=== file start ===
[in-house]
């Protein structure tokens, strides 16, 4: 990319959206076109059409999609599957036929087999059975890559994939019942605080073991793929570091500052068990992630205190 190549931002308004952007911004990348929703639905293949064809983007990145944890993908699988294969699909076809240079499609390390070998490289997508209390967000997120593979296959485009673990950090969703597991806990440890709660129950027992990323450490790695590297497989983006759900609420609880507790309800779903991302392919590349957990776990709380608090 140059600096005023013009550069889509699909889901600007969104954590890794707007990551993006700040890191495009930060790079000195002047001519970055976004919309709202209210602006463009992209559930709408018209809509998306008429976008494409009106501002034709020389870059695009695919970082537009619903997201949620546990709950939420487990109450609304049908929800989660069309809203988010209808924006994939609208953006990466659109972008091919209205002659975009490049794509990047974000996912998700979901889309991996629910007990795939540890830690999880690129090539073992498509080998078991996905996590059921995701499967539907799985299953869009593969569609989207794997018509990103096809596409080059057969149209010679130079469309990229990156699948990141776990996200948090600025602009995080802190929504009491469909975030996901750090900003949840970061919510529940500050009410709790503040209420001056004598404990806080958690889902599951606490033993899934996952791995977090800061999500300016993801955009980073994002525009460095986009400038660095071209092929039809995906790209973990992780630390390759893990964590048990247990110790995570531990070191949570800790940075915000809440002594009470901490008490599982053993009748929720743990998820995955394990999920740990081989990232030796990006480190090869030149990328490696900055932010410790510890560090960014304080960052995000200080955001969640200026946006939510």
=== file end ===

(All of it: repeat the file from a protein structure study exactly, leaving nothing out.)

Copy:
[in-house]
């Protein structure tokens, strides 16, 4: 990319959206076109059409999609599957036929087999059975890559994939019942605080073991793929570091500052068990992630205190 190549931002308004952007911004990348929703639905293949064809983007990145944890993908699988294969699909076809240079499609390390070998490289997508209390967000997120593979296959485009673990950090969703597991806990440890709660129950027992990323450490790695590297497989983006759900609420609880507790309800779903991302392919590349957990776990709380608090 140059600096005023013009550069889509699909889901600007969104954590890794707007990551993006700040890191495009930060790079000195002047001519970055976004919309709202209210602006463009992209559930709408018209809509998306008429976008494409009106501002034709020389870059695009695919970082537009619903997201949620546990709950939420487990109450609304049908929800989660069309809203988010209808924006994939609208953006990466659109972008091919209205002659975009490049794509990047974000996912998700979901889309991996629910007990795939540890830690999880690129090539073992498509080998078991996905996590059921995701499967539907799985299953869009593969569609989207794997018509990103096809596409080059057969149209010679130079469309990229990156699948990141776990996200948090600025602009995080802190929504009491469909975030996901750090900003949840970061919510529940500050009410709790503040209420001056004598404990806080958690889902599951606490033993899934996952791995977090800061999500300016993801955009980073994002525009460095986009400038660095071209092929039809995906790209973990992780630390390759893990964590048990247990110790995570531990070191949570800790940075915000809440002594009470901490008490599982053993009748929720743990998820995955394990999920740990081989990232030796990006480190090869030149990328490696900055932010410790510890560090960014304080960052995000200080955001969640200026946006939510």